Jim Pierson has worked on Dark Shadows-related projects for over two decades, both for Dan Curtis Productions and as director of the Dark Shadows Festivals. He shares his memories of working with Jonathan Frid and his impressions of the actor away from the spotlight...
I have so many memories of Jonathan Frid beyond Barnabas Collins, the role that brought his stage-honed, Shakespearean talents to millions of captivated viewers and made him an indelible pop culture icon. Back in 1989, when I began working for Dan Curtis, the creator of Dark Shadows, I looked after Jonathan in Las Vegas where he was to appear at the Video Software Dealers Association convention, helping to launch the series' release on home video. To see Jonathan draw a still-adoring crowd alongside the likes of such superstars as Jane Fonda was quite marvellous.
But what impressed me most about Jonathan was his total disinterest in pursuing fame and his commitment to the art of performance. Above all else, Jonathan wanted to make his characters human and believable. This meant that playing a vampire would not involve presenting the standard, bloodthirsty villain, but something much more powerful and real. Jonathan was a classically-trained actor and wanted to find the truth when he acted. He loved nothing better than to entertain a small group of enthralled listeners with run-throughs of his reader's theatre presentations in the cozy comfort of his New York apartment. He was a master storyteller.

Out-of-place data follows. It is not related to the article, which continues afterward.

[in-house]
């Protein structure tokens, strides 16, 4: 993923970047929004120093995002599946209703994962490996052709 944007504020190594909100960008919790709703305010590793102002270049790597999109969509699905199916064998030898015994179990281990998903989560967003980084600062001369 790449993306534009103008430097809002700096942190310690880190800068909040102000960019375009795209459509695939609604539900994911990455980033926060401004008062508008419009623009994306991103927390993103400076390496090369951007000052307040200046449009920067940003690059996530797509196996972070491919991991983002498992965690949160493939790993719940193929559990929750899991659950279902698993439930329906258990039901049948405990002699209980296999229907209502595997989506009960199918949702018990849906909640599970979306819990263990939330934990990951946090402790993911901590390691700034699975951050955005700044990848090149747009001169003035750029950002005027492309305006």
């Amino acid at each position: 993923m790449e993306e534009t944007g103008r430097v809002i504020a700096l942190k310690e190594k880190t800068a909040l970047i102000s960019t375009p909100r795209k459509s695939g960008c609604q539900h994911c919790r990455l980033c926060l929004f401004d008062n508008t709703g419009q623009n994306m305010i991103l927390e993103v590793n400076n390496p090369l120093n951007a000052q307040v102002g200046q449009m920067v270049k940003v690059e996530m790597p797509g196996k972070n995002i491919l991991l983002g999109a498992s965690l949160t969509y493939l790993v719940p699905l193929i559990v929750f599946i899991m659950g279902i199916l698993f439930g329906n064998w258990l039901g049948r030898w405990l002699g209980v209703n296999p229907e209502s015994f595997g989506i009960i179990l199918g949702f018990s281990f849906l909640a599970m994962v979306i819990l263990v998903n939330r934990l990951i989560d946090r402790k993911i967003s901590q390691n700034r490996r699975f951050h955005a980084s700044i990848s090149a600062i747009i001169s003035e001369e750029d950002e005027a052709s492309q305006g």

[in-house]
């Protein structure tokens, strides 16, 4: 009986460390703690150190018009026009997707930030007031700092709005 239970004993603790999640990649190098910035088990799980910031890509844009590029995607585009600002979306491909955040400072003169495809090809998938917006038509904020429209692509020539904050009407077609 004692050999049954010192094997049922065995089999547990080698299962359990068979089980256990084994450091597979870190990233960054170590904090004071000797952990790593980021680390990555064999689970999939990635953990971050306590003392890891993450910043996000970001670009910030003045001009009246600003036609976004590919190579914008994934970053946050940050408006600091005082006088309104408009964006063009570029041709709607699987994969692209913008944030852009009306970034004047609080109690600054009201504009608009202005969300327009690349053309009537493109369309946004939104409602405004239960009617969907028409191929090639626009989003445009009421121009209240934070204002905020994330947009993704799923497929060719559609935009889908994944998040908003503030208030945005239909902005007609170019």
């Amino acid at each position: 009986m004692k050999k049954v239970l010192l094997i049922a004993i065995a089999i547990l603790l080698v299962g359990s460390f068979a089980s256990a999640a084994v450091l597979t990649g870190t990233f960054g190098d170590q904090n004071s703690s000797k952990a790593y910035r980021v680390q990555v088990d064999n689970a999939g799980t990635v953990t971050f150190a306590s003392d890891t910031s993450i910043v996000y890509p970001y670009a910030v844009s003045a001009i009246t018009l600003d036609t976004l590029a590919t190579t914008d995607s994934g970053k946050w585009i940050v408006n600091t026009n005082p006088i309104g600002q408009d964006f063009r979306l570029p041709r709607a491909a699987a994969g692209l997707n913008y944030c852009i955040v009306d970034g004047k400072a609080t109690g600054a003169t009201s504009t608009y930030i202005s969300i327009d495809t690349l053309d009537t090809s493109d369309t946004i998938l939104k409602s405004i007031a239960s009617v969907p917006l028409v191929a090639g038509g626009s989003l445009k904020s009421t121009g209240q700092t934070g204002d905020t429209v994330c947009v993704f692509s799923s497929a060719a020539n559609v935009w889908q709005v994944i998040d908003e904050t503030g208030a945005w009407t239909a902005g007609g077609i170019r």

Jonathan took his work very seriously, which meant that when I would book him and his Dark Shadows colleagues on TV talk shows such as Good Morning America, he would bristle whenever a host would bring up the "bloopers" for which the daytime series was infamous. Jonathan had a huge amount of material to memorize for each episode of Dark Shadows, and he found nothing funny about his mistakes, even decades later. He was a dedicated craftsman at heart. Make no mistake, Jonathan had a fine sense of humor too. His one-man show Fridiculousness displayed his penchant for blending comedy and drama.
After moving back to his native Canada in the mid-1990s, Jonathan retreated from the Dark Shadows afterglow for a dozen years, finally returning to celebrate Barnabas' 40th anniversary in 2007. It was a joyful homecoming and Jonathan rediscovered the impact of his portrayal and the ongoing affection all those years later. He gained a renewed appreciation of Dark Shadows at large, recognizing the unique qualities of the show and uncovering many moments he found to be "magical".
It was poignant taking him to England to appear in a cameo for the Johnny Depp Dark Shadows film last year. It was an exhausting experience for Jonathan to travel, but when meeting Depp, who was in costume as Barnabas, Jonathan expressively gave Depp a thorough examination and then amusingly complimented his successor's replication of the trademark Barnabas hairstyle.
Jonathan Frid, in his life and his work, represented a bygone period of great dedication, civility and romanticism. As with Barnabas, he seemed to be a figure from another era but, like that fictional creation, Jonathan has transcended time with a legacy that is destined to live on for centuries to come.